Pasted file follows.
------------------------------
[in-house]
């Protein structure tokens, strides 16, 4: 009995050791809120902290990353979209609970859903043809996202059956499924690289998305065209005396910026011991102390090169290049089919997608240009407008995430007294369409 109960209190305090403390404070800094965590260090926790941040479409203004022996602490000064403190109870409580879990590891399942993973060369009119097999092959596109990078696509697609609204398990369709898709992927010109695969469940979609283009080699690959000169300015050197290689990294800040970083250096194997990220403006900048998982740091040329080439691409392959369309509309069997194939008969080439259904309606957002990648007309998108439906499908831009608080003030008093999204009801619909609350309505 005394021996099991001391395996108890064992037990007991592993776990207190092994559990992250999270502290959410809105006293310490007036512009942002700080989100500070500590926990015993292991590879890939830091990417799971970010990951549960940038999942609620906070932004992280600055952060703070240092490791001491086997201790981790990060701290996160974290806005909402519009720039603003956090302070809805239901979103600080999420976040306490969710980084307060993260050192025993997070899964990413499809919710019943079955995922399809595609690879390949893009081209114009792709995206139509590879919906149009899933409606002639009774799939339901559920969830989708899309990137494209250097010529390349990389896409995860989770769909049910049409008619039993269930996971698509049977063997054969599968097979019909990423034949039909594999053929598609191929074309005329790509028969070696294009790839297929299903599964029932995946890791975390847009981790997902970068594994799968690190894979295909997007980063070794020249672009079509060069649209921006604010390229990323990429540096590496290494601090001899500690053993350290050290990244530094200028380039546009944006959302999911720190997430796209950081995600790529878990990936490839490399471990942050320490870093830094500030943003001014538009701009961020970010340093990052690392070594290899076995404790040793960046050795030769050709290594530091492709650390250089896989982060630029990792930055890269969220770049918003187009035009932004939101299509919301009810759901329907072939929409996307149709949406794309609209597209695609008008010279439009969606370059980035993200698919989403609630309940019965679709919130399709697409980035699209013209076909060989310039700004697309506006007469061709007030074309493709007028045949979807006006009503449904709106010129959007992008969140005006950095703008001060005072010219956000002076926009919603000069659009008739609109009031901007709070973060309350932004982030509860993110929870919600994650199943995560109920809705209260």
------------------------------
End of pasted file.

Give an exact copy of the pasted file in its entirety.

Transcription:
[in-house]
């Protein structure tokens, strides 16, 4: 009995050791809120902290990353979209609970859903043809996202059956499924690289998305065209005396910026011991102390090169290049089919997608240009407008995430007294369409 109960209190305090403390404070800094965590260090926790941040479409203004022996602490000064403190109870409580879990590891399942993973060369009119097999092959596109990078696509697609609204398990369709898709992927010109695969469940979609283009080699690959000169300015050197290689990294800040970083250096194997990220403006900048998982740091040329080439691409392959369309509309069997194939008969080439259904309606957002990648007309998108439906499908831009608080003030008093999204009801619909609350309505 005394021996099991001391395996108890064992037990007991592993776990207190092994559990992250999270502290959410809105006293310490007036512009942002700080989100500070500590926990015993292991590879890939830091990417799971970010990951549960940038999942609620906070932004992280600055952060703070240092490791001491086997201790981790990060701290996160974290806005909402519009720039603003956090302070809805239901979103600080999420976040306490969710980084307060993260050192025993997070899964990413499809919710019943079955995922399809595609690879390949893009081209114009792709995206139509590879919906149009899933409606002639009774799939339901559920969830989708899309990137494209250097010529390349990389896409995860989770769909049910049409008619039993269930996971698509049977063997054969599968097979019909990423034949039909594999053929598609191929074309005329790509028969070696294009790839297929299903599964029932995946890791975390847009981790997902970068594994799968690190894979295909997007980063070794020249672009079509060069649209921006604010390229990323990429540096590496290494601090001899500690053993350290050290990244530094200028380039546009944006959302999911720190997430796209950081995600790529878990990936490839490399471990942050320490870093830094500030943003001014538009701009961020970010340093990052690392070594290899076995404790040793960046050795030769050709290594530091492709650390250089896989982060630029990792930055890269969220770049918003187009035009932004939101299509919301009810759901329907072939929409996307149709949406794309609209597209695609008008010279439009969606370059980035993200698919989403609630309940019965679709919130399709697409980035699209013209076909060989310039700004697309506006007469061709007030074309493709007028045949979807006006009503449904709106010129959007992008969140005006950095703008001060005072010219956000002076926009919603000069659009008739609109009031901007709070973060309350932004982030509860993110929870919600994650199943995560109920809705209260």